I was really happy to have made this personal journey even if for few days, to explore Singapore and its interesting historic neighborhoods. And it was a joy for me to take public transportation to see the sights. Everything in Singapore was so well organized and I was able to see many of the different neighborhoods that I wanted to see in the three days we were there! And if you are a lover of architecture like me, then you would enjoy exploring the old ethnic quarters.

IMG_6341As soon as we arrived in Singapore, I had my plan to see its ethnic neighborhoods as well as the recently renovated river bank districts of Clarke Quay and Boat Quay where numerous restaurants and bars are. Singapore has its share of modern high rise buildings but has mostly left intact its historic buildings and areas.  So in between high rise buildings and shopping malls you will find interesting ethnic neighborhoods with temples, curio stores and restaurants. The hop-on and- off tourist buses are convenient for seeing the neighborhoods.
I got a map of Singapore and set off on my tour on a hop-on-hop off bus. I was excited to explore Singapore’s heritage trail.

IMG_6303On the first day I hopped off at the Raffles Place and walked to see Chinatown(located west of the Singapore river) where the Chinese immigrants who shaped Singapore had first settled. Each lane and corner held many historic scenes and buildings and I did not want to miss anything! I walked around its narrow lanes with its grocery stores and restaurants and white washed Victorian style buildings left intact above business stores.  And unlike other Chinatowns elsewhere in the world that I have visited, it is clean and well kept and pleasant to walk around and yet have the smells and nostalgia of a Chinatown. The buildings have been renovated over the past 30 years but yet the area’s original aura and ‘soul’ have been retained. It has the sights and rituals of a Chinatown, but also has trendy boutiques, antique stores and restaurants.

I was surprised to see a Hindu temple and a mosque (Jamae or Chulia) right in the heart of Chinatown.


The Chulia mosque, close-by the Hindu temple, was built by Indian Muslims from the Coromandel Coast of Tamil Nadu around mid 19th century.

The Hindu temple, Sri Mariamman Temple, is the oldest Hindu temple in Singapore, built in 1827. It is so colorful, especially the gopuram (tower) over the entrance gate, with its painted Hindu gods and saints.


I had to see the inside so I took off my shoes (a Hindu tradition before we enter temples) and ventured in to look at the amazing decorative ceilings and Hindu gods.

Then I wandered down Chulia Street to the Teochew Taoist temple, then along Telok Ayer Street to the Nagore Durgha shrine, an old mosque built by Indian Muslims from South India in the early 19th century. A short stroll away I came to the Chinese temple, Thian Hock Keng (Temple of Heavenly Happiness). This temple is the oldest and most important Fukien, or Hoklo (Hokkien) temple in Singapore. It is a colorful temple with ornate roof top dragons that was built during the mid 19th century to honor the Taoist Queen of Heaven, who is a protector of seamen. A second temple in the back is a Buddhist temple dedicated to Kuan Yin, the Bodhisattva of Mercy.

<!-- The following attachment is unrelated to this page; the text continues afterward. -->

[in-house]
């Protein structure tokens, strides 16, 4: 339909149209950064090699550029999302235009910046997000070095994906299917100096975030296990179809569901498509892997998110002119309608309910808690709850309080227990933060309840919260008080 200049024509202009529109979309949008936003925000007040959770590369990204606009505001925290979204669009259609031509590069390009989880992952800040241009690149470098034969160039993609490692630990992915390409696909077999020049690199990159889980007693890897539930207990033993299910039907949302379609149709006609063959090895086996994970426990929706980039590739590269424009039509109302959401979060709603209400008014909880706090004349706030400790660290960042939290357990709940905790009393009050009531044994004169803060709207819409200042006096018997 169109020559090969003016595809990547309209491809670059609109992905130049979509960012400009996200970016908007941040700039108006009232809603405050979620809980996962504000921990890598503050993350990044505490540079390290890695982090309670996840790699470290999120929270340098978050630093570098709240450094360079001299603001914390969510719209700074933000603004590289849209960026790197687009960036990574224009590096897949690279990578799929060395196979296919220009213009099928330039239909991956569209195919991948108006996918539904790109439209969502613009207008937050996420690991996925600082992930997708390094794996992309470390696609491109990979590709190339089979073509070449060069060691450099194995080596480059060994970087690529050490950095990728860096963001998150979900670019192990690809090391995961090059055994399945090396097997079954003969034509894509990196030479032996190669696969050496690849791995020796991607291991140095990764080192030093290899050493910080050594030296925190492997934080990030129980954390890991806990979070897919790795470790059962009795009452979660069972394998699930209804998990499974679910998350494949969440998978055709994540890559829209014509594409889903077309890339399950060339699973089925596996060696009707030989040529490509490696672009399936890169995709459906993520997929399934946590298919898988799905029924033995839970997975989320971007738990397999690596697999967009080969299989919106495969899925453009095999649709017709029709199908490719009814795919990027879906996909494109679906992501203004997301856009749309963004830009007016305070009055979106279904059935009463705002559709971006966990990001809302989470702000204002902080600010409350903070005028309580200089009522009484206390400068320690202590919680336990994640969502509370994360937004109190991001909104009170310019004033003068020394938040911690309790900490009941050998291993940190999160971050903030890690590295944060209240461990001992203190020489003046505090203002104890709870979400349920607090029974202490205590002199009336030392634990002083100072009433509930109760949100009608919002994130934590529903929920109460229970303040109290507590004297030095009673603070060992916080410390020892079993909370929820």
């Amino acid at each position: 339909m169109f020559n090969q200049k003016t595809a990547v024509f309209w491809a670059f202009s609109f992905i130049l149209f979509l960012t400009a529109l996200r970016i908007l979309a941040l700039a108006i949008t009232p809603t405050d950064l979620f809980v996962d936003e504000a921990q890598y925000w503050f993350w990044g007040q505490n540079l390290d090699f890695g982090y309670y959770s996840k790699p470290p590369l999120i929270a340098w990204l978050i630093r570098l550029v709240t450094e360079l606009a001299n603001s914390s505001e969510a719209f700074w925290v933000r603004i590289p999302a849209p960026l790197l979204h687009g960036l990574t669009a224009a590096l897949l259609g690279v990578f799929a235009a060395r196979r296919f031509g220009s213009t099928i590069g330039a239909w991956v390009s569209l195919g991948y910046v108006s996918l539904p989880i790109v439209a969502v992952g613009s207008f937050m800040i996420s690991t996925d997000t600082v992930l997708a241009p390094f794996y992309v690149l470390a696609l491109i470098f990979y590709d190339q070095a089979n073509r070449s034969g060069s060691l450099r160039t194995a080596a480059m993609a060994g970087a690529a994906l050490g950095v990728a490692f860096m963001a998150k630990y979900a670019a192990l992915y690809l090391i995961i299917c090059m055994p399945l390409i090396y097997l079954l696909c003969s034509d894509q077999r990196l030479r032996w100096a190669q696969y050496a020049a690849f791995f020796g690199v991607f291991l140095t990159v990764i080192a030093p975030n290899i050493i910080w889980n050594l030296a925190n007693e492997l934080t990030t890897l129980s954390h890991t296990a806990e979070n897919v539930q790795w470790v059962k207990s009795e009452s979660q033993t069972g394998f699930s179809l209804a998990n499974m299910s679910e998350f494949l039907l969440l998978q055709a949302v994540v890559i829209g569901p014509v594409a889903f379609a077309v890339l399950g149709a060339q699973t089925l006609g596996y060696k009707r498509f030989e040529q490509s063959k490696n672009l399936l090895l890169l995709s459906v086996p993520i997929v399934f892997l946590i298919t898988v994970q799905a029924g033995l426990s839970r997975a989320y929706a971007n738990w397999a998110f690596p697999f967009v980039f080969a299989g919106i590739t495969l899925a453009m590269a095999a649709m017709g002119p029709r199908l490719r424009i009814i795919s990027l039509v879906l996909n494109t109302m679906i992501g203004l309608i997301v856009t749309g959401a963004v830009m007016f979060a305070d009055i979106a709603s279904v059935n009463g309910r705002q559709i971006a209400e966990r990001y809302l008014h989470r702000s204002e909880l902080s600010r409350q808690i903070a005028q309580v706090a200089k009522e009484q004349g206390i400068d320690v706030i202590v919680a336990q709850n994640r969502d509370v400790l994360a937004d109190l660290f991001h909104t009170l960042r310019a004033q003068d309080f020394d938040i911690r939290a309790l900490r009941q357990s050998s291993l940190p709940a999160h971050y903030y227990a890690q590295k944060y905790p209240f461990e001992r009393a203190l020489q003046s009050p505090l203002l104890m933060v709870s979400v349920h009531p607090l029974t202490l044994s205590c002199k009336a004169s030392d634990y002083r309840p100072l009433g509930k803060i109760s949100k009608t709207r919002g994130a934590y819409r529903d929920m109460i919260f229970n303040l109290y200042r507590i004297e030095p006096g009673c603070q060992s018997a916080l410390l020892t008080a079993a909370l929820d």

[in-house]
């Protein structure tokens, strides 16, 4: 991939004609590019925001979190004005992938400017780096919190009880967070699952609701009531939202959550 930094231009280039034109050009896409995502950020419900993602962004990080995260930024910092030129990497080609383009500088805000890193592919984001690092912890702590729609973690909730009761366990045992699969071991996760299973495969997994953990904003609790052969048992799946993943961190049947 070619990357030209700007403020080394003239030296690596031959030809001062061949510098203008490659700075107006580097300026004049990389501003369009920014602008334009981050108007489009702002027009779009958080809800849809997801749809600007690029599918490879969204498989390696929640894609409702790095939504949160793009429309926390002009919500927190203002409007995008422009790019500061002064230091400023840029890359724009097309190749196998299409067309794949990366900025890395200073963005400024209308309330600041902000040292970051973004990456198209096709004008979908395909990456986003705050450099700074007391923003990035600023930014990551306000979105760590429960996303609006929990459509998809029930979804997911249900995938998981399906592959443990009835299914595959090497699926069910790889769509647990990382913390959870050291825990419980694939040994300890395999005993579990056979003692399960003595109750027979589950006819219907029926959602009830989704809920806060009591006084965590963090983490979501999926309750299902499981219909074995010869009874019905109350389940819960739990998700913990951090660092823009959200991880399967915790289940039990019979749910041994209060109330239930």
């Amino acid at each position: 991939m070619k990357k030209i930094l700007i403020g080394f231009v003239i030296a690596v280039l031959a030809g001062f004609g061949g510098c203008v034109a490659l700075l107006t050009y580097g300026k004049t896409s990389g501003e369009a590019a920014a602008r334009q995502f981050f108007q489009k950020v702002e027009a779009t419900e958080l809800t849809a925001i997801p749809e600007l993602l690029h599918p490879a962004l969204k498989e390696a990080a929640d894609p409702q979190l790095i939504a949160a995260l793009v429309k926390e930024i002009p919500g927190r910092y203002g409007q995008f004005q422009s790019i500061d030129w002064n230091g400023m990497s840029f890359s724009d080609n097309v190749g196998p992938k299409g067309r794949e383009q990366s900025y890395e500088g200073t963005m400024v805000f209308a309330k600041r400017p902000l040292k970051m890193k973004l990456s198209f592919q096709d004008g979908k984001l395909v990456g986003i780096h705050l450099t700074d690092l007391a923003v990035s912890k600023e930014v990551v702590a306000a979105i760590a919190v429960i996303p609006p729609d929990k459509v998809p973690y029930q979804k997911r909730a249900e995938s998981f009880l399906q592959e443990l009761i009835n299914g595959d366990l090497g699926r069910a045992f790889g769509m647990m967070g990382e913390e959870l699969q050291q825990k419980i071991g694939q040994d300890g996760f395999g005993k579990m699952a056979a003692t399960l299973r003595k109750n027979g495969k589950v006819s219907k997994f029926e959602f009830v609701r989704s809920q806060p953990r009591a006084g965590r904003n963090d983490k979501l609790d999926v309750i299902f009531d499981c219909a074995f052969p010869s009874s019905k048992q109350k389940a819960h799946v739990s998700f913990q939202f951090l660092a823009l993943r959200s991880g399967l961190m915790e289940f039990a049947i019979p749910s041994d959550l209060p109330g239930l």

I passed the Al-Abrar mosque and arrived at Amoy Street, a Hokkien area that was once popular with sailors but has been modernized. Then I walked by old terraces with bars and boutique style hotels that replaced old coffee shops and clan houses. Coffee shops were social places where families or men would gather to chit chat and have a cup of coffee and snacks or enjoy simple meals. The street hawkers in Kreta Ayer district have all disappeared now due to government regulations, although some of the atmosphere of old Chinatown still remains. You can find many jade, gold, traditional medicine and souvenir shops along Pagoda Street while Mosque Street still has many old-fashioned coffee shops among the souvenir shops.


It was fun walking along these streets to look at the amazing architecture or just window shopping or buying trinkets. I stopped at a quaint little store to buy some jade ear-rings from a friendly Chinese man who told me he was originally from Penang. We reminisced about Malaysia and chatted about growing up there.Then I started to bargain, which is the norm in this part of the world unlike the U.S. I was back in my comfort zone and we went back and forth engaged in friendly haggling until we reached an agreement. Along with my purchase I enjoyed a tinge of excitement at making my purchase at close to my first offer price.

At this point I was getting hungry and headed towards the Boat Quay and Clarke Quay areas where many new bars and restaurants are located. My hubby met me there and we walked alongside the water. It was a pretty walk amid lights and tons of bars and restaurants. Somehow it felt familiar for me…I felt I was in Florida! It was not my kind of place to have a meal. The surroundings were pretty but seemed a bit too modern and artificial for me. I was seeking the old world atmosphere and as I was walking around, I knew I could not find it here. The locals love it as it is a change for them.